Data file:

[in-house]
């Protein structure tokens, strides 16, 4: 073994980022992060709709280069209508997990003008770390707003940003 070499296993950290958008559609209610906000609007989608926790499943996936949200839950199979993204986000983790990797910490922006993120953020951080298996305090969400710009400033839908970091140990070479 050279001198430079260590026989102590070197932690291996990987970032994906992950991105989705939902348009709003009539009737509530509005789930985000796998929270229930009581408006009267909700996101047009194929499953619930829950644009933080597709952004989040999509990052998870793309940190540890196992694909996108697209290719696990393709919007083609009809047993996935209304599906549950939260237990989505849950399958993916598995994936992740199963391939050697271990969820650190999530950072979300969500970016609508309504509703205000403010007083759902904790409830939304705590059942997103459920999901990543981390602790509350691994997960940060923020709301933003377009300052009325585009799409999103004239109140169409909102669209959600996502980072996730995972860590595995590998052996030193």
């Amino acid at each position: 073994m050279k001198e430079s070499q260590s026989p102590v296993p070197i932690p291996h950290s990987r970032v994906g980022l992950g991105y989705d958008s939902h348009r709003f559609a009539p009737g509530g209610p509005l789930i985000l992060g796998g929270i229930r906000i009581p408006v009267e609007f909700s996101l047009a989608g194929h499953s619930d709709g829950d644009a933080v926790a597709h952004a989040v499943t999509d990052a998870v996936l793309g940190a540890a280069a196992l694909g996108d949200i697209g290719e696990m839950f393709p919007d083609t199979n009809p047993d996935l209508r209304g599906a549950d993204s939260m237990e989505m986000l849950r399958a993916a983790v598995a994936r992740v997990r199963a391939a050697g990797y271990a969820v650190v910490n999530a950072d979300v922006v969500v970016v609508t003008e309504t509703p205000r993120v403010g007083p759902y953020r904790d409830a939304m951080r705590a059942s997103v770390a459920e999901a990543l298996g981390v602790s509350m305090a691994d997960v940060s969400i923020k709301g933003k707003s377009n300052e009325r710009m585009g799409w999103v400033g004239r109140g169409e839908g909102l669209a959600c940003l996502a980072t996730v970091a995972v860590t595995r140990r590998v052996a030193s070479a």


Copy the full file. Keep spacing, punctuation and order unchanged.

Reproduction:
[in-house]
């Protein structure tokens, strides 16, 4: 073994980022992060709709280069209508997990003008770390707003940003 070499296993950290958008559609209610906000609007989608926790499943996936949200839950199979993204986000983790990797910490922006993120953020951080298996305090969400710009400033839908970091140990070479 050279001198430079260590026989102590070197932690291996990987970032994906992950991105989705939902348009709003009539009737509530509005789930985000796998929270229930009581408006009267909700996101047009194929499953619930829950644009933080597709952004989040999509990052998870793309940190540890196992694909996108697209290719696990393709919007083609009809047993996935209304599906549950939260237990989505849950399958993916598995994936992740199963391939050697271990969820650190999530950072979300969500970016609508309504509703205000403010007083759902904790409830939304705590059942997103459920999901990543981390602790509350691994997960940060923020709301933003377009300052009325585009799409999103004239109140169409909102669209959600996502980072996730995972860590595995590998052996030193």
């Amino acid at each position: 073994m050279k001198e430079s070499q260590s026989p102590v296993p070197i932690p291996h950290s990987r970032v994906g980022l992950g991105y989705d958008s939902h348009r709003f559609a009539p009737g509530g209610p509005l789930i985000l992060g796998g929270i229930r906000i009581p408006v009267e609007f909700s996101l047009a989608g194929h499953s619930d709709g829950d644009a933080v926790a597709h952004a989040v499943t999509d990052a998870v996936l793309g940190a540890a280069a196992l694909g996108d949200i697209g290719e696990m839950f393709p919007d083609t199979n009809p047993d996935l209508r209304g599906a549950d993204s939260m237990e989505m986000l849950r399958a993916a983790v598995a994936r992740v997990r199963a391939a050697g990797y271990a969820v650190v910490n999530a950072d979300v922006v969500v970016v609508t003008e309504t509703p205000r993120v403010g007083p759902y953020r904790d409830a939304m951080r705590a059942s997103v770390a459920e999901a990543l298996g981390v602790s509350m305090a691994d997960v940060s969400i923020k709301g933003k707003s377009n300052e009325r710009m585009g799409w999103v400033g004239r109140g169409e839908g909102l669209a959600c940003l996502a980072t996730v970091a995972v860590t595995r140990r590998v052996a030193s070479a």